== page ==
“So if the Son sets you free, you will be free indeed.”
I didn’t feel free. I felt trapped. Trapped in my body. Trapped in my pain. You will know the truth, and the truth will set you free. I knew that truth. When I was three, I had grasped a glimmer of that truth and clung to it. That was all He needed. If we confess our sins, he is faithful and just to forgive us our sins and to cleanse us from all unrighteousness. As I grew, it grew with me.  For I am sure that… [nothing] else in all creation, will be able to separate us from the love of God in Christ Jesus our Lord.” It became dearer and sweeter each dark valley I walked through. But here I was again… in another valley… and I felt trapped.

It was my sources of competence that entrapped me. Romans 8 talks about how the whole creation is futile, waiting to be set free from this “bondage of decay” and to be “brought into the freedom and the glory of the children of God.” I was resting my hope, my identity, my happiness in good, but temporary things. Look at how quickly my false sense of competence was stripped away: an illness.
That’s all it took.

But there, in the glaring pain, I saw a better hope, and a vivid, perfect freedom.

“That the creation itself will be set free from its bondage to corruption and obtain the freedom of the glory of the children of God.”

I found the beautiful, promised freedom of eternity. “Then I saw a new heaven and a new earth, for the first heaven and the first earth had passed away, and the sea was no more…” Everything I have fought for, cried over, or idolized: it will be gone. “He will wipe away every tear from their eyes, and death shall be no more, neither shall there be mourning, nor crying, nor pain anymore…” All the hurts, the brutal, ugly walls that trap us, they will be gone. And listen to this magical phrase: “for the former things have passed away.”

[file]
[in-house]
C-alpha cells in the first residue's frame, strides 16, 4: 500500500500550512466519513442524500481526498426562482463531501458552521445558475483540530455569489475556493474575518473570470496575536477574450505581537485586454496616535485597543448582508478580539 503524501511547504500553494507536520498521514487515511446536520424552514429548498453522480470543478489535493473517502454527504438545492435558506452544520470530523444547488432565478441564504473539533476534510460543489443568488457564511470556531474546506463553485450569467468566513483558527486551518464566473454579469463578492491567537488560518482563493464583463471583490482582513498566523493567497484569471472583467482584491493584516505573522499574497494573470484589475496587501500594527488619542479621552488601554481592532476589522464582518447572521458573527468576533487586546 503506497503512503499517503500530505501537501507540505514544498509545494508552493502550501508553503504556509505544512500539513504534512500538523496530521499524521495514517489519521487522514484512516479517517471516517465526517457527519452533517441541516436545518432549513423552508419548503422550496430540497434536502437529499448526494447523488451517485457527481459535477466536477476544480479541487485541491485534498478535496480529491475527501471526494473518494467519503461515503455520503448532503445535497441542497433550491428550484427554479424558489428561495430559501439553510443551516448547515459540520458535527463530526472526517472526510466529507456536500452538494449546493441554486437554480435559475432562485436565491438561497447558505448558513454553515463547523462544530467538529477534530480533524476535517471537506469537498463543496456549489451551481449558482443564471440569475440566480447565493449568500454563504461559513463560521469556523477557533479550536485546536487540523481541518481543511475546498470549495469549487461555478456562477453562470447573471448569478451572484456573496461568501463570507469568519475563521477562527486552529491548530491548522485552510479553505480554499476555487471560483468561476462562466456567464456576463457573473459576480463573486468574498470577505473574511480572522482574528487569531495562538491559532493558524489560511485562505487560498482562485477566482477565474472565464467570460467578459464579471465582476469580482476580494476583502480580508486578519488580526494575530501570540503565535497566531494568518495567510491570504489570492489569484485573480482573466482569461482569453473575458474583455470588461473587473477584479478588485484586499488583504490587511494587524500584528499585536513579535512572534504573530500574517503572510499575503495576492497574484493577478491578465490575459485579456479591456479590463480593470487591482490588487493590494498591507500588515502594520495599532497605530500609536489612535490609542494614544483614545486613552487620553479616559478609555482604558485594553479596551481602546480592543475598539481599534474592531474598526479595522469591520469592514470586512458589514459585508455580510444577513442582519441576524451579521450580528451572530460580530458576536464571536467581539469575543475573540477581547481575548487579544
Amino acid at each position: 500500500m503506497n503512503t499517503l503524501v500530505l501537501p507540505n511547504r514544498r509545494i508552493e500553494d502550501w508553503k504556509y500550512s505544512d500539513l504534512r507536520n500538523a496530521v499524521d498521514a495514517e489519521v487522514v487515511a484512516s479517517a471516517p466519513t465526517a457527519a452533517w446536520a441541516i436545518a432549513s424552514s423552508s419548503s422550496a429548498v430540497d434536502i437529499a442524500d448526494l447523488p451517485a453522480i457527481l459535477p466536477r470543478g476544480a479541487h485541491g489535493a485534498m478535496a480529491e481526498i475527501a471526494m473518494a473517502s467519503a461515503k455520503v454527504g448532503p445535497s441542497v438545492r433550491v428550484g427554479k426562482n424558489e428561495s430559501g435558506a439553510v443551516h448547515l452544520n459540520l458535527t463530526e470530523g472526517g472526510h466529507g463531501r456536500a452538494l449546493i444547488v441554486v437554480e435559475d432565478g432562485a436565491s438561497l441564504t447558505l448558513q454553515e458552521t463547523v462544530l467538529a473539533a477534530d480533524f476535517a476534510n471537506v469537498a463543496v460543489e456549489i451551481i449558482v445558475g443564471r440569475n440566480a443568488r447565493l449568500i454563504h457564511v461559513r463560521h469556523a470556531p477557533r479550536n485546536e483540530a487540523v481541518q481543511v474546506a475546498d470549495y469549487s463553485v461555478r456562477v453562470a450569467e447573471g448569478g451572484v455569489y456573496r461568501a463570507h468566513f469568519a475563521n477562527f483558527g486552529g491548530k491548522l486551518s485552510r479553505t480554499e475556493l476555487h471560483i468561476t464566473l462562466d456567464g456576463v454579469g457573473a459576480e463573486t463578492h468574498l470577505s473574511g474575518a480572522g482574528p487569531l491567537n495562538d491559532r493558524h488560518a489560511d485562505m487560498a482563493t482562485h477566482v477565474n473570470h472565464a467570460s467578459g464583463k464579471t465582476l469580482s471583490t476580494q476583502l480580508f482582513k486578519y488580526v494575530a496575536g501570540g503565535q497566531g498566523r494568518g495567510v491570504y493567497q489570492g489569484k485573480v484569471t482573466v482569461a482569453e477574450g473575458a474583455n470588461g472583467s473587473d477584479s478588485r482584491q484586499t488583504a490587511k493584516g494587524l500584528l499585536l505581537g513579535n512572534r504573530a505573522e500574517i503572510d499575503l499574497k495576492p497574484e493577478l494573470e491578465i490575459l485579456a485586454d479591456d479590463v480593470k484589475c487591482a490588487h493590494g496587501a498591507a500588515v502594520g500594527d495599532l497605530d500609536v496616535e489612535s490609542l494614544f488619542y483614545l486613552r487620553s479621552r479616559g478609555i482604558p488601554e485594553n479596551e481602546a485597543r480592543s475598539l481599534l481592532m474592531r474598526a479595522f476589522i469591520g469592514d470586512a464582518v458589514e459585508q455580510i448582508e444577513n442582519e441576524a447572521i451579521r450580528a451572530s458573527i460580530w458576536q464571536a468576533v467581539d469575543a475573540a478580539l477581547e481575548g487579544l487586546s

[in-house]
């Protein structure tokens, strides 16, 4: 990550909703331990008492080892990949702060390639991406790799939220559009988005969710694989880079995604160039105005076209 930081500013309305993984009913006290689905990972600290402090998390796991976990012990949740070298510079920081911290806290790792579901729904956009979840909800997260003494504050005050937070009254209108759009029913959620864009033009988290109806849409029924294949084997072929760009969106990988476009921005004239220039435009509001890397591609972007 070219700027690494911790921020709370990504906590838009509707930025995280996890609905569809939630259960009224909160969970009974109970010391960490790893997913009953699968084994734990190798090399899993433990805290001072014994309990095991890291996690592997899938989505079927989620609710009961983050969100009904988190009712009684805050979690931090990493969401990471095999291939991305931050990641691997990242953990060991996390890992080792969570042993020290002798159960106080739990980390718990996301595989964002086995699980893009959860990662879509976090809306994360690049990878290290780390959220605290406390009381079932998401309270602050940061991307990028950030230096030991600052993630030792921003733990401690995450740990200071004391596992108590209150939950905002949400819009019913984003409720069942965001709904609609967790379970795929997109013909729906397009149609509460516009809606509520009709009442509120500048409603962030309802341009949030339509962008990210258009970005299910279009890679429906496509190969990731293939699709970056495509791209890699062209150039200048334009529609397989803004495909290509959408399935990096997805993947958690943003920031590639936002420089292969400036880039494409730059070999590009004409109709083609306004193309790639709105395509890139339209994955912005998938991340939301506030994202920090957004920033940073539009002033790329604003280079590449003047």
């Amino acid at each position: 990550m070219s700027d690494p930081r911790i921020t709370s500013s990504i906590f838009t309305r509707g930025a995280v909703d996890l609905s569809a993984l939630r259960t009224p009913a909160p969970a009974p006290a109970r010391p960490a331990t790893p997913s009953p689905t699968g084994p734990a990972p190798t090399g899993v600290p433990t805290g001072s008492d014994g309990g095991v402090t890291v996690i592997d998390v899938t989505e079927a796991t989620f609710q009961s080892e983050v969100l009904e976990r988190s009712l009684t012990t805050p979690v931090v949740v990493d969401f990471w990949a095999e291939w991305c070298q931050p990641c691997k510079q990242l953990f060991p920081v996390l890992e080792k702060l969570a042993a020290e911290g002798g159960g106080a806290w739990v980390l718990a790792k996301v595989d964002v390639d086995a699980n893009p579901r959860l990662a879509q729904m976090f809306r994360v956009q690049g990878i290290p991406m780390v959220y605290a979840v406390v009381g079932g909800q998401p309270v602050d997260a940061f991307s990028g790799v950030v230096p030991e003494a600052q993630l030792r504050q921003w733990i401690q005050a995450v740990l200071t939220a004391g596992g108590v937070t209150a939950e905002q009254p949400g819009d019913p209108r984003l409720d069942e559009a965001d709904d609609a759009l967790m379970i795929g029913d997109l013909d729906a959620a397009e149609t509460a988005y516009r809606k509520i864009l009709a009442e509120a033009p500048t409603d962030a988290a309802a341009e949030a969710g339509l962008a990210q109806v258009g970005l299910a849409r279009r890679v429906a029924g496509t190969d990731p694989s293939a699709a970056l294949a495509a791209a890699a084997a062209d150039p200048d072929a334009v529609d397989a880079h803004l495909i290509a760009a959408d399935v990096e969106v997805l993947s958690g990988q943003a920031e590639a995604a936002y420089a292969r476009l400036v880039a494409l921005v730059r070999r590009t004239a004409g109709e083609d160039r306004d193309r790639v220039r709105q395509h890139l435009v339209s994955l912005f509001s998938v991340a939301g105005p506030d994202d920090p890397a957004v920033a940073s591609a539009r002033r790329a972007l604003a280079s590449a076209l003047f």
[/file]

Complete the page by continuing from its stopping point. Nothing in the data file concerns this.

God could choose to heal me. Or He could choose that I live the rest of my life in pain. God could choose to give you the desires of your heart. Or you could spend your life groping. But this one thing I know… when my heart is set in eternity, this world cannot shake it. When I have grabbed onto the truth of my salvation, grabbed onto it with desperate, clawing, hands… when the waves of pain and loneliness crash in corrosive monotony against my heart… when everything else has slipped away… that is untouchable. Eternity is unmoved. My name is written in blood in the Lamb’s Book of Life, and a flawless, perfect eternity, perfect freedom, awaits.

 

Friend, your suffering will not go unnoticed, unhealed. Your slavery, your walls, your battles… “And after you have suffered a little while, the God of all grace, who has called you to his eternal glory in Christ, will himself restore, confirm, strengthen, and establish you.” (I Peter 5:10)

 

We’re living in the “little while.” Freedom is coming.

One Comment Add yours

  1. Courtney Shelton says:

    Incredibly, beautifully written. Hang in there!

    Like